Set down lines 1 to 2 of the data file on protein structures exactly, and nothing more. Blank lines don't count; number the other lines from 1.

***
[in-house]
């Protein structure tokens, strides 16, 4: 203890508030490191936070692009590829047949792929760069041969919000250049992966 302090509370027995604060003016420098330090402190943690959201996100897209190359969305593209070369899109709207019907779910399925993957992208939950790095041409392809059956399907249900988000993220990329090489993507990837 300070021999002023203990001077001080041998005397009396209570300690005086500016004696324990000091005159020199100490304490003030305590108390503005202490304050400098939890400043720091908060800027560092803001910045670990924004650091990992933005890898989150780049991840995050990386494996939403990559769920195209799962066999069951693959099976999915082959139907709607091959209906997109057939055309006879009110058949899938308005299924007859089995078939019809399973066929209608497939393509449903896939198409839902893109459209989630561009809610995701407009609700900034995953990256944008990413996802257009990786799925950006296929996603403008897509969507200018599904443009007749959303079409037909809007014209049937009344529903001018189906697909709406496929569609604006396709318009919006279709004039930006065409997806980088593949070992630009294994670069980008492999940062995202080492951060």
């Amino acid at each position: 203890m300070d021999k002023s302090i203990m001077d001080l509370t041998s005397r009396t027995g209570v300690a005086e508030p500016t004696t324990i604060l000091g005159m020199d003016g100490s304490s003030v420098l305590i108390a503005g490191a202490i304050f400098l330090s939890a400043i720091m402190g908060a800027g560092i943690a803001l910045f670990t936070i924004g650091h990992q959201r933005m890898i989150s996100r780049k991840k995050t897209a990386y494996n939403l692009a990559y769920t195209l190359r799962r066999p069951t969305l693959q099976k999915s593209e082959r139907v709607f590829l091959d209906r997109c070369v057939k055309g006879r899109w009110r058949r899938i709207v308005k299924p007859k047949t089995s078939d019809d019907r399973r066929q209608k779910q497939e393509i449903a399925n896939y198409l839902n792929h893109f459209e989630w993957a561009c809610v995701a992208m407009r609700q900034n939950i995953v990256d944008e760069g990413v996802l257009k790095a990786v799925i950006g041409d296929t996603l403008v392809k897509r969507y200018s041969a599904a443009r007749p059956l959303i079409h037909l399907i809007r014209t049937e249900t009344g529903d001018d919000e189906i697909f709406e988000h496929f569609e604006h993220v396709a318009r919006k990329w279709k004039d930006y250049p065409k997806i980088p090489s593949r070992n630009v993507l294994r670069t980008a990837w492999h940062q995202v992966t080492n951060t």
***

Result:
[in-house]
């Protein structure tokens, strides 16, 4: 203890508030490191936070692009590829047949792929760069041969919000250049992966 302090509370027995604060003016420098330090402190943690959201996100897209190359969305593209070369899109709207019907779910399925993957992208939950790095041409392809059956399907249900988000993220990329090489993507990837 300070021999002023203990001077001080041998005397009396209570300690005086500016004696324990000091005159020199100490304490003030305590108390503005202490304050400098939890400043720091908060800027560092803001910045670990924004650091990992933005890898989150780049991840995050990386494996939403990559769920195209799962066999069951693959099976999915082959139907709607091959209906997109057939055309006879009110058949899938308005299924007859089995078939019809399973066929209608497939393509449903896939198409839902893109459209989630561009809610995701407009609700900034995953990256944008990413996802257009990786799925950006296929996603403008897509969507200018599904443009007749959303079409037909809007014209049937009344529903001018189906697909709406496929569609604006396709318009919006279709004039930006065409997806980088593949070992630009294994670069980008492999940062995202080492951060």